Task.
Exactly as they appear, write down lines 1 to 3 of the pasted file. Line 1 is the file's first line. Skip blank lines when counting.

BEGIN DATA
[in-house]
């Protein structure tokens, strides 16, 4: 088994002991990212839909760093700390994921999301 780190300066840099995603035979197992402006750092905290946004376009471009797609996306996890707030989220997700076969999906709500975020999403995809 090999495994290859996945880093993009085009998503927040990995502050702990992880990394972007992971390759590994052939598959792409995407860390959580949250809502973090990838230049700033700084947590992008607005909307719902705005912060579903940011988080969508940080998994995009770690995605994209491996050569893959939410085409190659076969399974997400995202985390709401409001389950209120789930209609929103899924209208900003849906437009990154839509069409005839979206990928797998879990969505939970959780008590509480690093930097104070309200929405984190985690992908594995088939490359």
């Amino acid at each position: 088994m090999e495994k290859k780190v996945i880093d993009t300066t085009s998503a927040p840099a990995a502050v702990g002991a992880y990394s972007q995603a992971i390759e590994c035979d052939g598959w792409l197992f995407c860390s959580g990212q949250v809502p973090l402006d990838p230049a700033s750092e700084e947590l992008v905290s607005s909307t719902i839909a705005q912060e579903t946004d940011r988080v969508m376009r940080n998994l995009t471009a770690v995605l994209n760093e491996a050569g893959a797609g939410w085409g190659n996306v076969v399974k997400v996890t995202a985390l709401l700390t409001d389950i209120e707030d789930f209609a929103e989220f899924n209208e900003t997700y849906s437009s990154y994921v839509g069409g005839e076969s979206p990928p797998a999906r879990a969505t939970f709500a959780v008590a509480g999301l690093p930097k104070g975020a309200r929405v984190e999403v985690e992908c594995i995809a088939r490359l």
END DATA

[in-house]
């Protein structure tokens, strides 16, 4: 088994002991990212839909760093700390994921999301 780190300066840099995603035979197992402006750092905290946004376009471009797609996306996890707030989220997700076969999906709500975020999403995809 090999495994290859996945880093993009085009998503927040990995502050702990992880990394972007992971390759590994052939598959792409995407860390959580949250809502973090990838230049700033700084947590992008607005909307719902705005912060579903940011988080969508940080998994995009770690995605994209491996050569893959939410085409190659076969399974997400995202985390709401409001389950209120789930209609929103899924209208900003849906437009990154839509069409005839979206990928797998879990969505939970959780008590509480690093930097104070309200929405984190985690992908594995088939490359």
């Amino acid at each position: 088994m090999e495994k290859k780190v996945i880093d993009t300066t085009s998503a927040p840099a990995a502050v702990g002991a992880y990394s972007q995603a992971i390759e590994c035979d052939g598959w792409l197992f995407c860390s959580g990212q949250v809502p973090l402006d990838p230049a700033s750092e700084e947590l992008v905290s607005s909307t719902i839909a705005q912060e579903t946004d940011r988080v969508m376009r940080n998994l995009t471009a770690v995605l994209n760093e491996a050569g893959a797609g939410w085409g190659n996306v076969v399974k997400v996890t995202a985390l709401l700390t409001d389950i209120e707030d789930f209609a929103e989220f899924n209208e900003t997700y849906s437009s990154y994921v839509g069409g005839e076969s979206p990928p797998a999906r879990a969505t939970f709500a959780v008590a509480g999301l690093p930097k104070g975020a309200r929405v984190e999403v985690e992908c594995i995809a088939r490359l």